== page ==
South east to Melgarve

Zoomed to Ben Nevis

After an extended lunch and wander around the summit we started the easy descent back to Melgarve.

Our leisurely descent

Dog cooling her paws

Part way down the ridge we had a second break, lying in the sun with heads propped on rucksacks, just chatting about this and that. It was a gorgeous spring day, warm but not too hot, no midges or clegs to contend with - perfect conditions to be on the hill.


White fluffy clouds like the ones children paint

When we got going again we each picked our own route down over grass and heather (as long as I could still see him) since we could see the bothy we were heading for.


We let Keira off for a bit but called her in again when we saw a herd of deer below.

The keen eyed may spot two that got detached from the herd standing in front of the pylon


South to Stob Poite Coire Ardair and Carn Liath

General Wade's bridge and another pylon

As we neared the gate we could see a figure standing beside a red vehicle further up the road than we were parked. Could it be Ian already? Had we spent too much time sitting chatting up the hill?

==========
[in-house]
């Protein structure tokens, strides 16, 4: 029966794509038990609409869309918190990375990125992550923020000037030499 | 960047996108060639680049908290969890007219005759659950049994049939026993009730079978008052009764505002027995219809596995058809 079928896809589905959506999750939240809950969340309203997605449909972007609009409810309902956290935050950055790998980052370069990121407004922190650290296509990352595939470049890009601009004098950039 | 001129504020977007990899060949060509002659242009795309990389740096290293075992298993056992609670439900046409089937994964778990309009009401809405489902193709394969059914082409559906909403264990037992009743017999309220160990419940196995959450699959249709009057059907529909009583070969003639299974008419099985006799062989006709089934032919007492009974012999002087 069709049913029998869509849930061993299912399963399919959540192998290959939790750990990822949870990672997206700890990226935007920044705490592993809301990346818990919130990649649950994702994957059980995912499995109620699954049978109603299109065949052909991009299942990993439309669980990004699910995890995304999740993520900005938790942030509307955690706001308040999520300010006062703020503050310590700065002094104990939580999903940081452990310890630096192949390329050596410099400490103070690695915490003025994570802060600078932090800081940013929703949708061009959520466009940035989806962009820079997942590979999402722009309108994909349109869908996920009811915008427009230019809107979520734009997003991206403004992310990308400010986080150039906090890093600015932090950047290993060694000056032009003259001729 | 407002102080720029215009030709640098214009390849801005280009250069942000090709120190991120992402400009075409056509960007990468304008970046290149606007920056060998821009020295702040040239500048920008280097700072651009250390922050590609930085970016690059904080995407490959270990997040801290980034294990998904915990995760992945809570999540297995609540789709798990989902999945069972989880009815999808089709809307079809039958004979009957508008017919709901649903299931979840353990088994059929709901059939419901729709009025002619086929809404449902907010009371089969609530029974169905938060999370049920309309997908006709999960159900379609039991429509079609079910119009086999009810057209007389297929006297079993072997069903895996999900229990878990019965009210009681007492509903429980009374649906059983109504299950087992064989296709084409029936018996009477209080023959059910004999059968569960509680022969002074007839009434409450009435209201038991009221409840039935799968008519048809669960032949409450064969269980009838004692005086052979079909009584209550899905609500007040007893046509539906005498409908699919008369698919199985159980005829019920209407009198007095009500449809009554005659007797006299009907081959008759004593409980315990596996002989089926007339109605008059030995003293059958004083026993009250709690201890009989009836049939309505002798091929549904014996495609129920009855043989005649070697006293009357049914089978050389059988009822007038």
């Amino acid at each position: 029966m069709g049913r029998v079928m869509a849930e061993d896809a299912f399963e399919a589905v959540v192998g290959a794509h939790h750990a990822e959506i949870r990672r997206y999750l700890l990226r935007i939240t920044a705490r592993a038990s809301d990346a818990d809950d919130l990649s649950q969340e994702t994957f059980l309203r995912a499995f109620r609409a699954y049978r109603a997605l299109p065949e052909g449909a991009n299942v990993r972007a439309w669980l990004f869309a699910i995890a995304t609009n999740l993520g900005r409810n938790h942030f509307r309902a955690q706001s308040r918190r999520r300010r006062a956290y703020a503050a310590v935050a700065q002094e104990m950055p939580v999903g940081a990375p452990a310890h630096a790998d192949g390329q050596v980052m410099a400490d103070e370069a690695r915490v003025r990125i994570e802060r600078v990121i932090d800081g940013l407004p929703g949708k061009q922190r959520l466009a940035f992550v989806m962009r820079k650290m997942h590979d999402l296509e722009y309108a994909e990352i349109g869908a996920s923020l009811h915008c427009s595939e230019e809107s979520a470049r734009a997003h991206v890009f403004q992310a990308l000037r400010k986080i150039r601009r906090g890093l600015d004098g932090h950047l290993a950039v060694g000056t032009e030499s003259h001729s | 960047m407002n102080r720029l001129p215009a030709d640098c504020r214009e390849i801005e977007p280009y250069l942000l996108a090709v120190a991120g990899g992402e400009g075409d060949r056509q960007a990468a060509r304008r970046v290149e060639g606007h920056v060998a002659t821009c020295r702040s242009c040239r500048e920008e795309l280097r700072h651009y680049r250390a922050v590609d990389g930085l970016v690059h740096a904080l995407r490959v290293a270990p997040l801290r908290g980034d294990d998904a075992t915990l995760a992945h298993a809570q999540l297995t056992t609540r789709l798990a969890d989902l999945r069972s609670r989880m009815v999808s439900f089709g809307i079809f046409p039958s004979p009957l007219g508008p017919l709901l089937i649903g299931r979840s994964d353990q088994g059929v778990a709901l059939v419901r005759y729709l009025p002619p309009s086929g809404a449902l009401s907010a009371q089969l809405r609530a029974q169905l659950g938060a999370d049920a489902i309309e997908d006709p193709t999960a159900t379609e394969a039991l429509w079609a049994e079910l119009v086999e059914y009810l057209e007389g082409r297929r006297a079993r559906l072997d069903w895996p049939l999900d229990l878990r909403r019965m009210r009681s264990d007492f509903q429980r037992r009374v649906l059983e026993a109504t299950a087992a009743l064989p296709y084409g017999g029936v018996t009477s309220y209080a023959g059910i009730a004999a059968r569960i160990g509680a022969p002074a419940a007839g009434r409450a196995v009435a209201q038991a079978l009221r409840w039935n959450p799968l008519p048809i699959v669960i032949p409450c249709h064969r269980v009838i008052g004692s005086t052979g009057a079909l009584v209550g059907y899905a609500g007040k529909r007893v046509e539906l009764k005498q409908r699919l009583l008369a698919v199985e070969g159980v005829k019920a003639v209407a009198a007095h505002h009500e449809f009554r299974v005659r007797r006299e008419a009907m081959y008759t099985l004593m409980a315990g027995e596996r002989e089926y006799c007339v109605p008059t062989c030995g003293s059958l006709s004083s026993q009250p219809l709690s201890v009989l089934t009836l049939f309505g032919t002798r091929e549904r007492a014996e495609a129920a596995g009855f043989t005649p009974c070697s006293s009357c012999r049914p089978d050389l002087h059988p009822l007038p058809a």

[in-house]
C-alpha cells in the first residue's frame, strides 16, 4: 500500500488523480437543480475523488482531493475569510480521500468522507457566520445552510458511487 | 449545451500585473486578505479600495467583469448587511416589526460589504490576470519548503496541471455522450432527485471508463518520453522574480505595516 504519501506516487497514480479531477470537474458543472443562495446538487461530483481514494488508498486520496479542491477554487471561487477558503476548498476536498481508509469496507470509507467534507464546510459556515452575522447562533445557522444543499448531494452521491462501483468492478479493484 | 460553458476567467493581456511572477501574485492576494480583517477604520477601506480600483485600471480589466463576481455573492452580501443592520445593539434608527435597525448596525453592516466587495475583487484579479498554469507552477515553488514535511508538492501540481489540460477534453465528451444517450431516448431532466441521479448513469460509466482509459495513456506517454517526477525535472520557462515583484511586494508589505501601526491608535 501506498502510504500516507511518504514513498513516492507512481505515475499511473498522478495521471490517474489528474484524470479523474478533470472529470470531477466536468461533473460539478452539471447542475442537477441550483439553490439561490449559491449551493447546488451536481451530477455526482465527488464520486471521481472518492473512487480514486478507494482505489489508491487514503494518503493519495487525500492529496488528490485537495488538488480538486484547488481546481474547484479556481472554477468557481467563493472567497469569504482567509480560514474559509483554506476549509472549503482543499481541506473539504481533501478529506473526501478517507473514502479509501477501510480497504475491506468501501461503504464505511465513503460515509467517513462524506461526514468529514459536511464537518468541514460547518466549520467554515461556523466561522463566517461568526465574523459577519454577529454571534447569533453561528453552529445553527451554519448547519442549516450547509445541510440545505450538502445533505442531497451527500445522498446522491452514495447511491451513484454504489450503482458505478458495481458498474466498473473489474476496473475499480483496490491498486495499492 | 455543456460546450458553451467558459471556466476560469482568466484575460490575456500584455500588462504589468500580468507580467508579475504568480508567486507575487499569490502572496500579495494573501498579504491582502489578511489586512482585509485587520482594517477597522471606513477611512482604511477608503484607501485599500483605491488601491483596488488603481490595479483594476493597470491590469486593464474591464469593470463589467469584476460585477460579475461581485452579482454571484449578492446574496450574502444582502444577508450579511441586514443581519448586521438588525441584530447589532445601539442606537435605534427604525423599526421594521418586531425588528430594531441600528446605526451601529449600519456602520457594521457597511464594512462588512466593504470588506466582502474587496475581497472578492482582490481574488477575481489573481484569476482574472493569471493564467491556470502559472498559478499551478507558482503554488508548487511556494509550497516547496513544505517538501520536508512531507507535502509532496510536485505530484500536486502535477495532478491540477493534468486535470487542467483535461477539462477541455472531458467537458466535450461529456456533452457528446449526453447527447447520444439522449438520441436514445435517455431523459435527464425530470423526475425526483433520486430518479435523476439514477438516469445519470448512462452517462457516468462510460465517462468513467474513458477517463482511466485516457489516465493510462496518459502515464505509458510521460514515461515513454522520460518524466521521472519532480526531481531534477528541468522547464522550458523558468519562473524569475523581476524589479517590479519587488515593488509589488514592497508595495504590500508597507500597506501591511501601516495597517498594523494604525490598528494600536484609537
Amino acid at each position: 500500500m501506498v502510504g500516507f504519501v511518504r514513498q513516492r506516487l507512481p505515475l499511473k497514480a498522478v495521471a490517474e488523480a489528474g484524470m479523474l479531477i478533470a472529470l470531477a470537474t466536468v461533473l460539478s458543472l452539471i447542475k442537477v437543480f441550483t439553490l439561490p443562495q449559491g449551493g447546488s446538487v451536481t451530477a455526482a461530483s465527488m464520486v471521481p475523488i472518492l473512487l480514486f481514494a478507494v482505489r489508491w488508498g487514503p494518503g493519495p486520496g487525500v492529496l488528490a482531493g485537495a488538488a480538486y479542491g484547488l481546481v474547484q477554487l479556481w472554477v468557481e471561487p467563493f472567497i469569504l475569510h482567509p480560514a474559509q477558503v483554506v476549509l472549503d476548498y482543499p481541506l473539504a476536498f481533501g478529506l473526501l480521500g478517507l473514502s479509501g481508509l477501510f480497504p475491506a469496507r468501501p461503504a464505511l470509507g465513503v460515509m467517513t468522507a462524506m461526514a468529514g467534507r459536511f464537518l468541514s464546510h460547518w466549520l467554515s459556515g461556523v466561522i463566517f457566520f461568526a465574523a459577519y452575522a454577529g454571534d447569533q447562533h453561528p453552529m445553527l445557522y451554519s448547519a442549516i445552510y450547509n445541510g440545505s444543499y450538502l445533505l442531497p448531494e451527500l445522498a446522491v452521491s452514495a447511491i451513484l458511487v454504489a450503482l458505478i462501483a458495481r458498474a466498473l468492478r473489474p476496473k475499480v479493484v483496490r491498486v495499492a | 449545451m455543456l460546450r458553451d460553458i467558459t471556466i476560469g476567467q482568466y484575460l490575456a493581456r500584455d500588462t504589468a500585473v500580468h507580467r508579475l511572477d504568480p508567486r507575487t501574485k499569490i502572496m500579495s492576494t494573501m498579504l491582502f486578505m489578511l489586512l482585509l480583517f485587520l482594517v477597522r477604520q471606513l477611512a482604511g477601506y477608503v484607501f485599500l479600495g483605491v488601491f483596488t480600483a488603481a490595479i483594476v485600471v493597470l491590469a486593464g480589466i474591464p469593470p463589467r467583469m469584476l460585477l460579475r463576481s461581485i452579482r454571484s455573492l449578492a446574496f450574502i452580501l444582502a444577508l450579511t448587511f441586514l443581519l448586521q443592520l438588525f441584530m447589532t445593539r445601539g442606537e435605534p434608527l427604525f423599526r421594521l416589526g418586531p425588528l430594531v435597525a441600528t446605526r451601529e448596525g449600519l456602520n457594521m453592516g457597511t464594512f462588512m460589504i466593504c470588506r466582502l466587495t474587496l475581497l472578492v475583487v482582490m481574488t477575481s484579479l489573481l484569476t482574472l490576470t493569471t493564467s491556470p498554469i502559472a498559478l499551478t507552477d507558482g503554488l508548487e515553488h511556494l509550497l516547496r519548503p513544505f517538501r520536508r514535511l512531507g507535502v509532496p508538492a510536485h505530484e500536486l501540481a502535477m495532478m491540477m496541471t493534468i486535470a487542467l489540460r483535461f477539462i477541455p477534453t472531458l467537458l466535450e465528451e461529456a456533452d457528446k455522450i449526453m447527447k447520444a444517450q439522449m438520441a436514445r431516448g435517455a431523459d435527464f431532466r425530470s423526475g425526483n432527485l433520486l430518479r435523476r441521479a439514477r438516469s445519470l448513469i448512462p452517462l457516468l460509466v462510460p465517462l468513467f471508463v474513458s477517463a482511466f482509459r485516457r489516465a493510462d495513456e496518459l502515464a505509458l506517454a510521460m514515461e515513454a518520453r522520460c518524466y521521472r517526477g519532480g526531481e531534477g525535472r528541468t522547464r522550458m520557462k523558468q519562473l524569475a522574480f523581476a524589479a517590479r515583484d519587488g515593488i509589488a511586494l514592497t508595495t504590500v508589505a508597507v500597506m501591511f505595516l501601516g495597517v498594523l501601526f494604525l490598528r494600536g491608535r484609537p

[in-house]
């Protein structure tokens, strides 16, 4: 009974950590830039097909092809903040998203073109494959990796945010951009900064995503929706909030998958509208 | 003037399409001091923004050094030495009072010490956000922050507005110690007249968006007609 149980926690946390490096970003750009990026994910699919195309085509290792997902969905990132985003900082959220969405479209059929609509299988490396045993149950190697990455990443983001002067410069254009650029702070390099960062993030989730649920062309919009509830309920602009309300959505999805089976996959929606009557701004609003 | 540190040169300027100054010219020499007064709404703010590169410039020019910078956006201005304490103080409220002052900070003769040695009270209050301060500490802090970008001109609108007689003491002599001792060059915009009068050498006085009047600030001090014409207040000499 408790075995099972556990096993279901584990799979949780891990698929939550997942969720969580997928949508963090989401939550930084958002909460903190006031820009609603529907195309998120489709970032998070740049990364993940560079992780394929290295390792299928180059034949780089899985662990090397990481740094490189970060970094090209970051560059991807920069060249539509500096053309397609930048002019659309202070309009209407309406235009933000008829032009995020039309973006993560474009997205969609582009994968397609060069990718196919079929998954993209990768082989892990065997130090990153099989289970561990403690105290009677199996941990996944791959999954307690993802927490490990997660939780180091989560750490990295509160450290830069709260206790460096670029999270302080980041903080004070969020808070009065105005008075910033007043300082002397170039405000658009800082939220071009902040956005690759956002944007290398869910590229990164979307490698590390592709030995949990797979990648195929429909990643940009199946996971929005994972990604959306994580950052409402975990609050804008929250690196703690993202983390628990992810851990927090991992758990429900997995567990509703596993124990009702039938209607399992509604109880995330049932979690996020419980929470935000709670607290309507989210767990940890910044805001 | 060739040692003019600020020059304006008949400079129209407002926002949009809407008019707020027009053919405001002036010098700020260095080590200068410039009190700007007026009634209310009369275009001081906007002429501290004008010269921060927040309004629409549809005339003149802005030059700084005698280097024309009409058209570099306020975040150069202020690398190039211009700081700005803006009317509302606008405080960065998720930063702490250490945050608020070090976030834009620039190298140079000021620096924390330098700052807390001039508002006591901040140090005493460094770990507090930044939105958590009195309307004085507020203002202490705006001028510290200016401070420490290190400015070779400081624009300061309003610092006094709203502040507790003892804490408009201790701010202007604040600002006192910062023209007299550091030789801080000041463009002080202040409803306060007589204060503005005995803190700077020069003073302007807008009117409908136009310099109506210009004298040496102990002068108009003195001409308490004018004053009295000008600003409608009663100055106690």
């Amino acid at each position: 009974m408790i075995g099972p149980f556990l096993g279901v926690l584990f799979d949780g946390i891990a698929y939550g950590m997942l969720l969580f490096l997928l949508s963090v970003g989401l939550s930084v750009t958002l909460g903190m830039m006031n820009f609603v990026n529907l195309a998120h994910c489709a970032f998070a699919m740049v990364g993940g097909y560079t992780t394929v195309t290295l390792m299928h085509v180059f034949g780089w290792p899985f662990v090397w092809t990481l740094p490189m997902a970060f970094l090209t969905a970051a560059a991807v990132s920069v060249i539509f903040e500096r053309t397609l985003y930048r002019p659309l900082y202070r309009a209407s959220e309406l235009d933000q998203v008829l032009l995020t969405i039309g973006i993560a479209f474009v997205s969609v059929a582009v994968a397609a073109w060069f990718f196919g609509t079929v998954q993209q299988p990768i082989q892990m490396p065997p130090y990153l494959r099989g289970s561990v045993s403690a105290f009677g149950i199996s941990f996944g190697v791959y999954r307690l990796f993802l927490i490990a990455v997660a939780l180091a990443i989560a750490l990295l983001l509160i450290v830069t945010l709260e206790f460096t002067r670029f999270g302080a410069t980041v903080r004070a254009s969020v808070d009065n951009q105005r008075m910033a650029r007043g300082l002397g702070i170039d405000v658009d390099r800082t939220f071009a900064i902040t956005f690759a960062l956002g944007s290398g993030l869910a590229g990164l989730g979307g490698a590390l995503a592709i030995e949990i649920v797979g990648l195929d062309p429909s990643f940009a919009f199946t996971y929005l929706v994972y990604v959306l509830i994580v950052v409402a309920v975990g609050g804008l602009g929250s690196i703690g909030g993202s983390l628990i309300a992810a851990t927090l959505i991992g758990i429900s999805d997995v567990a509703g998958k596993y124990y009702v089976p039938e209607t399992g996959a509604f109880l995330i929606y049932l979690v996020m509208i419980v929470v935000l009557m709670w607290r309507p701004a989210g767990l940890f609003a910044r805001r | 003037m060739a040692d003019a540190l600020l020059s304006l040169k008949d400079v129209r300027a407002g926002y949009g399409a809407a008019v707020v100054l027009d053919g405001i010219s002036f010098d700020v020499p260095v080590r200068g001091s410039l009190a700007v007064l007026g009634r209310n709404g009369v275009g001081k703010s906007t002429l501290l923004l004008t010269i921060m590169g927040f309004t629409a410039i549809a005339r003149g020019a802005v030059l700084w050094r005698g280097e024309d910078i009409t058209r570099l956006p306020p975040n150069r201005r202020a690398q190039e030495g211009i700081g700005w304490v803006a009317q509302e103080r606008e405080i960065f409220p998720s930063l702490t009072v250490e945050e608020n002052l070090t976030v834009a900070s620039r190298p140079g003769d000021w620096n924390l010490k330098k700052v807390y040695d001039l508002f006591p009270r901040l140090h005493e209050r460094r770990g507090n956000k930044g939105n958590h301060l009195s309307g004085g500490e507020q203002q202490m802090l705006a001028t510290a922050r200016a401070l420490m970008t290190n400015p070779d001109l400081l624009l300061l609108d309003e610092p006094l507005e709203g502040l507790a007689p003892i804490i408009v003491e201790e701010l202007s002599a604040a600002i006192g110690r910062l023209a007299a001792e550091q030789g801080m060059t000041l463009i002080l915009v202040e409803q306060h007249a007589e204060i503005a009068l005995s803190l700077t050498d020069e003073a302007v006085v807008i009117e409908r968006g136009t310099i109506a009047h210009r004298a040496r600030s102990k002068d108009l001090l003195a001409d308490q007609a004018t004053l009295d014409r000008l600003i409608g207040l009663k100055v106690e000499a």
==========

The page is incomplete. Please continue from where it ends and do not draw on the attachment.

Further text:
It wasn't Ian but a man standing on the track flying a drone. He didn't look up as we passed but kept his eyes fixed on his screen. It was okay at first but after 15 minutes of a lawn mower sound buzzing above our heads it started to feel an annoying intrusion. Being British we didn't say anything and after another 10 minutes he packed up and drove away. Strange behaviour, specially that he didn't acknowledge us passing so close to him. In remote places there are different rules of engagement and it's normal to acknowledge someone on the hill that you wouldn't in town, although I've noticed covid has changed that and most folk on the outskirts of town will pass the time of day. There's nothing like a common foe to make us connect.

Once drone dude had gone, peace settled around us again, and after opening all the doors of the car to get some cool air in we went down to the burn to cool our feet and paws. Two ladies appeared on the track and when they reached us asked how far it was to Garvabridge. They had walked over from Fort Augustus and their husbands were meeting them there. Ian had predicted he'd be back at the car by 4.00 and at 3.50 we saw a lone figure moving down the track towards us. He'd enjoyed the round but found the peat hags at the bealach had slowed him down a bit.

Corrieyairack Hill summit cairn 896m (Ian's photo)

General Wade's road over Corrieyairack pass (Ian's photo)

For the return I put Finlay in the front with instructions to keep eyes on the road and he was fine. We passed the old guy flying his drone at the point you first see the Spey dam. This stretch of water isn't named on maps so conclude it was never a natural loch but purely the result of building a dam on the river?

Spey dam under a threatening sky

The drive north went without incident and Finlay was delivered home a happy lad after another superb day on the hill, more than ever convinced climbing hills is something he wants to do in the future - music to his granny's ears.